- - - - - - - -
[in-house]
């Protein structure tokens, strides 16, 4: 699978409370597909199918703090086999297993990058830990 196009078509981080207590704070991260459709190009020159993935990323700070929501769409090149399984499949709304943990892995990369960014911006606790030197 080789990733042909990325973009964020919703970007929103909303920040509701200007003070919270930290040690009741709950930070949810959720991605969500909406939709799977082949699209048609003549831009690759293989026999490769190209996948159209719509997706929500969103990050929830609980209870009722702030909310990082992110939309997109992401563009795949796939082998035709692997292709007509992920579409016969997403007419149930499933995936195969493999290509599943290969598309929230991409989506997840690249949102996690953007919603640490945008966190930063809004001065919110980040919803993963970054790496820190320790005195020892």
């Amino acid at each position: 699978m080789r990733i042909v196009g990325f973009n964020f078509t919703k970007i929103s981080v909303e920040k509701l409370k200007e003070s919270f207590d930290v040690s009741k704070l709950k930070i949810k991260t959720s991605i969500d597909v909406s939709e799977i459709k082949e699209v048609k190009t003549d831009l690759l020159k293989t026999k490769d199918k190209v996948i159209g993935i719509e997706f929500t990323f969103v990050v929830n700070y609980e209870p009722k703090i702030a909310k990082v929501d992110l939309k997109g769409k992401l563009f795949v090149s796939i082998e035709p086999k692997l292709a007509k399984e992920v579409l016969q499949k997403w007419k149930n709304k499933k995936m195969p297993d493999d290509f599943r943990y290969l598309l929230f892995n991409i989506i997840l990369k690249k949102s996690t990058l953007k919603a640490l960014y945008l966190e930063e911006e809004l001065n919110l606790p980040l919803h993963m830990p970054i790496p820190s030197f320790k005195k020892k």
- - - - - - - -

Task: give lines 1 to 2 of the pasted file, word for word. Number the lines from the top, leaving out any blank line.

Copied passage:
[in-house]
């Protein structure tokens, strides 16, 4: 699978409370597909199918703090086999297993990058830990 196009078509981080207590704070991260459709190009020159993935990323700070929501769409090149399984499949709304943990892995990369960014911006606790030197 080789990733042909990325973009964020919703970007929103909303920040509701200007003070919270930290040690009741709950930070949810959720991605969500909406939709799977082949699209048609003549831009690759293989026999490769190209996948159209719509997706929500969103990050929830609980209870009722702030909310990082992110939309997109992401563009795949796939082998035709692997292709007509992920579409016969997403007419149930499933995936195969493999290509599943290969598309929230991409989506997840690249949102996690953007919603640490945008966190930063809004001065919110980040919803993963970054790496820190320790005195020892």